13. Hmmm…and I was thinking that as soon as they’re potty trained and eventually can bathe themselves, not even mommy should be touching them (let alone anyone else)…I wonder if for this reason preschool kids are most vulnerable? lo aleinu

    sigh…all this information is so overwhelming and scary…we probably also should to make sure not to overwhelm our kids and space out the conversations…

  14. Elisheva, I would hate to raise a generation of touch-starved kids because of “guidelines” — chas v’sholom “not even mommy should be touching them” – unless you mean their privates

  15. every child craves and needs his/her mother’s touch, G-d forbid to withhold it because of the evils in the world, with a misguided sense of “being on the safe side”

  16. a survivor of abuse

    I think the senior editor of the N’shei Chabad Newsletter, the mother and grandmother Rishe Deitsch is right on target, and I thank her for the courage to speak out, take a stand, and to do so by name. Yasher koach, Mrs. Deitsch.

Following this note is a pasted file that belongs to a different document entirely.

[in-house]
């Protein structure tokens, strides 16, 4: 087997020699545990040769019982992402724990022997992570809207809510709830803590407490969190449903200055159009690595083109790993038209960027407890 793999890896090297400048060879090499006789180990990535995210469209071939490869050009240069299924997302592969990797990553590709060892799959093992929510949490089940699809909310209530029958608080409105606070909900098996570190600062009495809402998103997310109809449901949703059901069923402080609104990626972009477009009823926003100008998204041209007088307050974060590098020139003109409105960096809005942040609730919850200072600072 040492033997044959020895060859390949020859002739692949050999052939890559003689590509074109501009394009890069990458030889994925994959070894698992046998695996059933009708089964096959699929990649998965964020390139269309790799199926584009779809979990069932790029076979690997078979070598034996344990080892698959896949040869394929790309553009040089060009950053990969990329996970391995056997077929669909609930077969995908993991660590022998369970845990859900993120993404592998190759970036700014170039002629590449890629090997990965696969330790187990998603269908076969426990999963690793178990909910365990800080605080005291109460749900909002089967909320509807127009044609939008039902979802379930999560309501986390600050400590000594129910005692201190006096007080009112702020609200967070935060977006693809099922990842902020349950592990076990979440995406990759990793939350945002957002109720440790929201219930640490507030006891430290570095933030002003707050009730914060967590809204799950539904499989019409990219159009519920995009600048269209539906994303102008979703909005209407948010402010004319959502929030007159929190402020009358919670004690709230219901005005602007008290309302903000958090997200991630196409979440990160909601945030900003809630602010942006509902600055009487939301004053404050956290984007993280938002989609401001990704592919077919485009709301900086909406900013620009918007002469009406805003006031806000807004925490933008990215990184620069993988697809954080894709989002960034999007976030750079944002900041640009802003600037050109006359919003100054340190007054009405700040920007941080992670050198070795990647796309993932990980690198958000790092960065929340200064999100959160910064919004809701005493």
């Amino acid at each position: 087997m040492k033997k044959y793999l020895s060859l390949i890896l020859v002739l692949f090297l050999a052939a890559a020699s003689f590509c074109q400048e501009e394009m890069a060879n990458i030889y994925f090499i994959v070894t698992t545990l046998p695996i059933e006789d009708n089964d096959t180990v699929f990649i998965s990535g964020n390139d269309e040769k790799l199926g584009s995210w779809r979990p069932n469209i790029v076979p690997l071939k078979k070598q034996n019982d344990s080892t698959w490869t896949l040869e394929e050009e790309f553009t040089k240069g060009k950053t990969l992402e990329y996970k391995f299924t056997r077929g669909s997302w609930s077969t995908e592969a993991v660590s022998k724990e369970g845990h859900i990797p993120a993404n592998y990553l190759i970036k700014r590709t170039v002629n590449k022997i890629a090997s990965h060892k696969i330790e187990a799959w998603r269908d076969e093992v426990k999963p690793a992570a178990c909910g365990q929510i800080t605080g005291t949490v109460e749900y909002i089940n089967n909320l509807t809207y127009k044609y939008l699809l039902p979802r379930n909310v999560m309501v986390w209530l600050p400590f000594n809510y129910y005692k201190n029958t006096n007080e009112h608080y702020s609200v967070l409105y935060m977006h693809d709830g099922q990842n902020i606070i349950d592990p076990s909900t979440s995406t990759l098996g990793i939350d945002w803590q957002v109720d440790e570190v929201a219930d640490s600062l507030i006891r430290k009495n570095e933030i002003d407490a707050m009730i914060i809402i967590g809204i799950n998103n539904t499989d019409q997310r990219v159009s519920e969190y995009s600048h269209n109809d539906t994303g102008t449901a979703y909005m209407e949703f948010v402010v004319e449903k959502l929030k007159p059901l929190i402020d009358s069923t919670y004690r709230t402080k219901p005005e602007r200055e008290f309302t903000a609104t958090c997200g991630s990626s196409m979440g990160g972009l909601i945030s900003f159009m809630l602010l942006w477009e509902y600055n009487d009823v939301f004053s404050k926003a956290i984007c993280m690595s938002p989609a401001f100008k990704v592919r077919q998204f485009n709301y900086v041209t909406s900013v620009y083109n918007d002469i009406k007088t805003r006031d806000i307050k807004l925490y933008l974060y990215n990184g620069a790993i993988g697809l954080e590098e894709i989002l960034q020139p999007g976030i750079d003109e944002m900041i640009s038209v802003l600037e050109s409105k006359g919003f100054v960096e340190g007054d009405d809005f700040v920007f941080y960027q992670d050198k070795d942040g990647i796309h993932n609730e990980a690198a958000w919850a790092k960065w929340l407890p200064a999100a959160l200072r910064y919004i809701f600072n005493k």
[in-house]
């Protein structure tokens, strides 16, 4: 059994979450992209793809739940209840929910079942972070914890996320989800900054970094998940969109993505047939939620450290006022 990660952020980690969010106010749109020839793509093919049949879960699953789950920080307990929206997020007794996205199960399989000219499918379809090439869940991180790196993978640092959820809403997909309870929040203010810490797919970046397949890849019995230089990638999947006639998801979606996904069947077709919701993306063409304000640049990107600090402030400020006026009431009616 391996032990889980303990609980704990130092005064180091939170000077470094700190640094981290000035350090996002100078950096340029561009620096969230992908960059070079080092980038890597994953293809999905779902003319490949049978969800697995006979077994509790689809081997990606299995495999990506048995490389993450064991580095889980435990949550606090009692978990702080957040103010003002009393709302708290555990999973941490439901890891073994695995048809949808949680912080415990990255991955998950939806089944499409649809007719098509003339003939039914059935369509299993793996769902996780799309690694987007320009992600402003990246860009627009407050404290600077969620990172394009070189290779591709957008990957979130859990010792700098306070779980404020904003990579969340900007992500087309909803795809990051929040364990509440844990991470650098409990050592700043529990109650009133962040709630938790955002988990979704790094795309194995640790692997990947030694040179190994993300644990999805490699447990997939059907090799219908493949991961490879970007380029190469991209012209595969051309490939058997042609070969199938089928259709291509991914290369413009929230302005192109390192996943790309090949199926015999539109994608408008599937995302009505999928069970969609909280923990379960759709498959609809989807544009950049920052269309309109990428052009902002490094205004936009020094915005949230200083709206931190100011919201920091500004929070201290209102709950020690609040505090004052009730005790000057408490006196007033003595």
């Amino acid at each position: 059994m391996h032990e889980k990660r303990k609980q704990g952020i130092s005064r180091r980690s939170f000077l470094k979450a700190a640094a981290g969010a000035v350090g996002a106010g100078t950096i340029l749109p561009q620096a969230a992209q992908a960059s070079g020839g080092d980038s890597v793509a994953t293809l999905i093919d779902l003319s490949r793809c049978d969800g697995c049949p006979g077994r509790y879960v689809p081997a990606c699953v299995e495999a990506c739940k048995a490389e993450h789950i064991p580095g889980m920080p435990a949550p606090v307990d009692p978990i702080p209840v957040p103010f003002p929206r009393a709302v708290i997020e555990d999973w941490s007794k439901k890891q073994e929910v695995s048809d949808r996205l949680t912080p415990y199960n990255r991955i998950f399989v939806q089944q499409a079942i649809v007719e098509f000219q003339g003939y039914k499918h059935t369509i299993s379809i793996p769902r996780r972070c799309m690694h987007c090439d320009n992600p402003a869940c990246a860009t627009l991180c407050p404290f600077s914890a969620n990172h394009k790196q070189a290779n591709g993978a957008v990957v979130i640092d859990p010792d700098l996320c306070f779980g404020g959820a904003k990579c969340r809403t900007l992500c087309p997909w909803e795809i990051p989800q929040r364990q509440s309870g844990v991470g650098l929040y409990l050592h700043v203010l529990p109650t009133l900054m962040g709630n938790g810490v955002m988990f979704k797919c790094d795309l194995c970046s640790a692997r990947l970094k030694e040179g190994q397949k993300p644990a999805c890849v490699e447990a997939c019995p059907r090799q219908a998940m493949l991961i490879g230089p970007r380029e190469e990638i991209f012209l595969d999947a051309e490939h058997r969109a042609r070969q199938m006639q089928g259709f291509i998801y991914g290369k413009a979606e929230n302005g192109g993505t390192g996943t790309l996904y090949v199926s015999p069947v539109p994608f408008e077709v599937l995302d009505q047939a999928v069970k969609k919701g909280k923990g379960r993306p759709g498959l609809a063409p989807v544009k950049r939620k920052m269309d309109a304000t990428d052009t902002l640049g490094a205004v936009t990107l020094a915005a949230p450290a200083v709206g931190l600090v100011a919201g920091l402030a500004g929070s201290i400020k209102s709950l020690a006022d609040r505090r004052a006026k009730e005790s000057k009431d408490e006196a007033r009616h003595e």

And for those of you who don’t know, I think Mrs. Deitsch’s magazine the N’shei Chabad Newsletter was the first religious publication to address this most sensitive and imperative of issues.

  17. EllenaSmith

    All parents want to keep their children safe. It is our job as a parent to protect our child from possible sexual harassment and always pay attention with your child and the people in your childs life. Most importantly teach them to trust you with their problems and assure them through your actions and not just your words that they can always bring their problems and concerns to you at anytime. For further knowledge on how you can protect your children. You can visit this link, and you might find it interesting: http://anationofmoms.com/2011/08/protect-your-family-giveaway.html

  18. https://www.change.org/petitions/prime-minister-benjamin-netanyahu-and-the-government-of-israel-pass-similar-laws-to-the-us-regarding-child-molestation – hey, because of reading certain articles on Times Of Israel I decided to create that petition you see above – please sign it. You can keep up with conversation about it here. https://www.facebook.com/events/374529865962556 – please do whatever you can to promote this and get people to sign it – maybe it will make a difference.

  19. angela.smith